It takes a strong book to make me cry. In fact, I don’t remember ever crying over a book, no matter how emotional it made me feel. This one may be the first, and what a story it was.
According to the blurb, this book is about a brother and a sister. It’s not though, it’s about a girl, Elly, and her relationship with everyone. Her parents, her extended family, her brother and maybe most poignantly (in my view), her relationship with her best friend Jenny Penny.
This book isn’t the stuff of legends. It’s not some epic fantasy with an incredible magic system and an intricate plot that makes me weak at the knees. It’s not the kind of thing I usually read. For one, it’s literary; gorgeously written, and yes quite purple at times, but for once I lapped the flowery prose up without a care in the world. I think maybe I’m growing into the idea of purple prose. Or maybe this book was just so beautifully written it was impossible not to love it.
It’s a family story with, of course, its fair share of drama. We’re thrown into it all quite roughly from the very start, with issues that are handled with, to quote the blurb, “an appealing frankness“. It’s honest and real, it’s life in all its glory and misery. It’s emotional and heart-wrenching but then some unexpected comedy will be thrown in that pretty much knocks you for six.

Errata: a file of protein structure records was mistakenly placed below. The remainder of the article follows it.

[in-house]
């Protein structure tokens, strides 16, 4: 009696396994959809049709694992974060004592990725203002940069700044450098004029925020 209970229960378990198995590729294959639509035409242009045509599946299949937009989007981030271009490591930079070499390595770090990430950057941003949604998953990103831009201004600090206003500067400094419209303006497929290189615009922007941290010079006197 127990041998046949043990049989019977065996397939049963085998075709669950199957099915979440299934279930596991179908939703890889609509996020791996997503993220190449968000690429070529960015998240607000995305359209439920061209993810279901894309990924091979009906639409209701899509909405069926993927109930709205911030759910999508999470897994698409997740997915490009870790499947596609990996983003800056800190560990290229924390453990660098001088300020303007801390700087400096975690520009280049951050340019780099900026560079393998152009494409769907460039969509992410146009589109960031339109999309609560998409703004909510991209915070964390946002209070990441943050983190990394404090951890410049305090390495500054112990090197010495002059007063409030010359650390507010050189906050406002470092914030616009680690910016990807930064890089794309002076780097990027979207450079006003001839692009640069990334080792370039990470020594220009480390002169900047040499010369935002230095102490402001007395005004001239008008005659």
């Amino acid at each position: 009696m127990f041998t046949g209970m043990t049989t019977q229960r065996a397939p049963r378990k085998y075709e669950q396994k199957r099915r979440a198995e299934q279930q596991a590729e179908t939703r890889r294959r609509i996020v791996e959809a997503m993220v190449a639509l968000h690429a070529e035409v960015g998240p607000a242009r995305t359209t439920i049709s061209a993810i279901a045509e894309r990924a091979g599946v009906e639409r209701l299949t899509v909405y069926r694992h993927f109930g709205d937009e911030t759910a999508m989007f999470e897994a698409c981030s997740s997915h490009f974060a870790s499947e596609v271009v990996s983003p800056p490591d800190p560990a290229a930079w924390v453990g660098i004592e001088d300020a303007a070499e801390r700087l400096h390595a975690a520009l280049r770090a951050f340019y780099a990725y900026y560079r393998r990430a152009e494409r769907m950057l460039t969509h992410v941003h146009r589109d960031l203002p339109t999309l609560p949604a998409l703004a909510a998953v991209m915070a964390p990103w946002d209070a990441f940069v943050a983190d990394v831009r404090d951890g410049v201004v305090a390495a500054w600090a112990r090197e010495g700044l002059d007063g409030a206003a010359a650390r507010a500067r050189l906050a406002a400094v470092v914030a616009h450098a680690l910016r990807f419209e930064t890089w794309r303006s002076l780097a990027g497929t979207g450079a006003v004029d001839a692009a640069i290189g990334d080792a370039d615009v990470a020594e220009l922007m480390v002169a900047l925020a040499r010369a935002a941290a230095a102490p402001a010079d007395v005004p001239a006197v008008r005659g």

“You said I could be anything I wanted when I was older,” I said.
She smiled and said, “And you can be. But it’s not very easy to become Jewish.”
“I know,” I said forlornly, “I need a number.”
The issues explored in this book were often quite passively addressed. Half the time, an incident was only implied, vaguely thrown in then brushed to the side as if unimportant. It took me a while to understand why the author chose to do this; isn’t it kind of making light of some very serious matters such as rape? But as I progressed through the story it became so much clearer: the overall message is that our positive memories can be so much stronger than the negative, and our lives and the people in them can help the pain.
I loved this book. I loved the protagonist, I loved and related to everyone in her life. I relished the prose and cried over the hurt characters. I couldn’t put this book down. It was compelling and glorious and I strongly recommend it.